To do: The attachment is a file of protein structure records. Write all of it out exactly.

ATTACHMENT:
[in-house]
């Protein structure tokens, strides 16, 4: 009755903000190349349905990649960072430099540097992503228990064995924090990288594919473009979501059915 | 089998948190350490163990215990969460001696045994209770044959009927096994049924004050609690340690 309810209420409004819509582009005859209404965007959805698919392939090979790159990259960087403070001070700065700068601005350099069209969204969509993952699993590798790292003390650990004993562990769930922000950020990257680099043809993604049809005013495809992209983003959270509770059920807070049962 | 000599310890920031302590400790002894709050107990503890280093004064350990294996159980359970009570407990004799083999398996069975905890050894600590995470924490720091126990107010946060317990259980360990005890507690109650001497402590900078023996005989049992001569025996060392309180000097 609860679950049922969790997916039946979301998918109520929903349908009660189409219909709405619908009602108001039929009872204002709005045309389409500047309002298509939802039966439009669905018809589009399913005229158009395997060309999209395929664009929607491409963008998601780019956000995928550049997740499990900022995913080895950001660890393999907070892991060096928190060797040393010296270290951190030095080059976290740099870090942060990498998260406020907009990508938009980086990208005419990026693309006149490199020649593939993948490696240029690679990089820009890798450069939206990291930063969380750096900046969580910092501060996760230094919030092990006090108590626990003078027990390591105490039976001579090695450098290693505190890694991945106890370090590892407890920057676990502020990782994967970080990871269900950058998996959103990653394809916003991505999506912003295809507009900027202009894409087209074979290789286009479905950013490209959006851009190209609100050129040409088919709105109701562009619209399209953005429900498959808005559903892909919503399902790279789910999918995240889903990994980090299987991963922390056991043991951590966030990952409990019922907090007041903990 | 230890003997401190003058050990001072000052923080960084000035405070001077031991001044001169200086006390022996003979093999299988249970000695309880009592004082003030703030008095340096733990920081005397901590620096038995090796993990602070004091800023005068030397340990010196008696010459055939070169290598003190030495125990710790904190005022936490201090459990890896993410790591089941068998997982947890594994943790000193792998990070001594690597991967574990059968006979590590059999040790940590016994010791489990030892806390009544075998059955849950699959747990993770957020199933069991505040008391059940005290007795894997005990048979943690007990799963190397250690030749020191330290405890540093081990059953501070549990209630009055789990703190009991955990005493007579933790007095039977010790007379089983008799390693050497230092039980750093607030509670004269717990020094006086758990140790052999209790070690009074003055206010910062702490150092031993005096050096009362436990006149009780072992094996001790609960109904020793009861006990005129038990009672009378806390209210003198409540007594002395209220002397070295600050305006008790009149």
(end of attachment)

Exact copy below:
[in-house]
């Protein structure tokens, strides 16, 4: 009755903000190349349905990649960072430099540097992503228990064995924090990288594919473009979501059915 | 089998948190350490163990215990969460001696045994209770044959009927096994049924004050609690340690 309810209420409004819509582009005859209404965007959805698919392939090979790159990259960087403070001070700065700068601005350099069209969204969509993952699993590798790292003390650990004993562990769930922000950020990257680099043809993604049809005013495809992209983003959270509770059920807070049962 | 000599310890920031302590400790002894709050107990503890280093004064350990294996159980359970009570407990004799083999398996069975905890050894600590995470924490720091126990107010946060317990259980360990005890507690109650001497402590900078023996005989049992001569025996060392309180000097 609860679950049922969790997916039946979301998918109520929903349908009660189409219909709405619908009602108001039929009872204002709005045309389409500047309002298509939802039966439009669905018809589009399913005229158009395997060309999209395929664009929607491409963008998601780019956000995928550049997740499990900022995913080895950001660890393999907070892991060096928190060797040393010296270290951190030095080059976290740099870090942060990498998260406020907009990508938009980086990208005419990026693309006149490199020649593939993948490696240029690679990089820009890798450069939206990291930063969380750096900046969580910092501060996760230094919030092990006090108590626990003078027990390591105490039976001579090695450098290693505190890694991945106890370090590892407890920057676990502020990782994967970080990871269900950058998996959103990653394809916003991505999506912003295809507009900027202009894409087209074979290789286009479905950013490209959006851009190209609100050129040409088919709105109701562009619209399209953005429900498959808005559903892909919503399902790279789910999918995240889903990994980090299987991963922390056991043991951590966030990952409990019922907090007041903990 | 230890003997401190003058050990001072000052923080960084000035405070001077031991001044001169200086006390022996003979093999299988249970000695309880009592004082003030703030008095340096733990920081005397901590620096038995090796993990602070004091800023005068030397340990010196008696010459055939070169290598003190030495125990710790904190005022936490201090459990890896993410790591089941068998997982947890594994943790000193792998990070001594690597991967574990059968006979590590059999040790940590016994010791489990030892806390009544075998059955849950699959747990993770957020199933069991505040008391059940005290007795894997005990048979943690007990799963190397250690030749020191330290405890540093081990059953501070549990209630009055789990703190009991955990005493007579933790007095039977010790007379089983008799390693050497230092039980750093607030509670004269717990020094006086758990140790052999209790070690009074003055206010910062702490150092031993005096050096009362436990006149009780072992094996001790609960109904020793009861006990005129038990009672009378806390209210003198409540007594002395209220002397070295600050305006008790009149």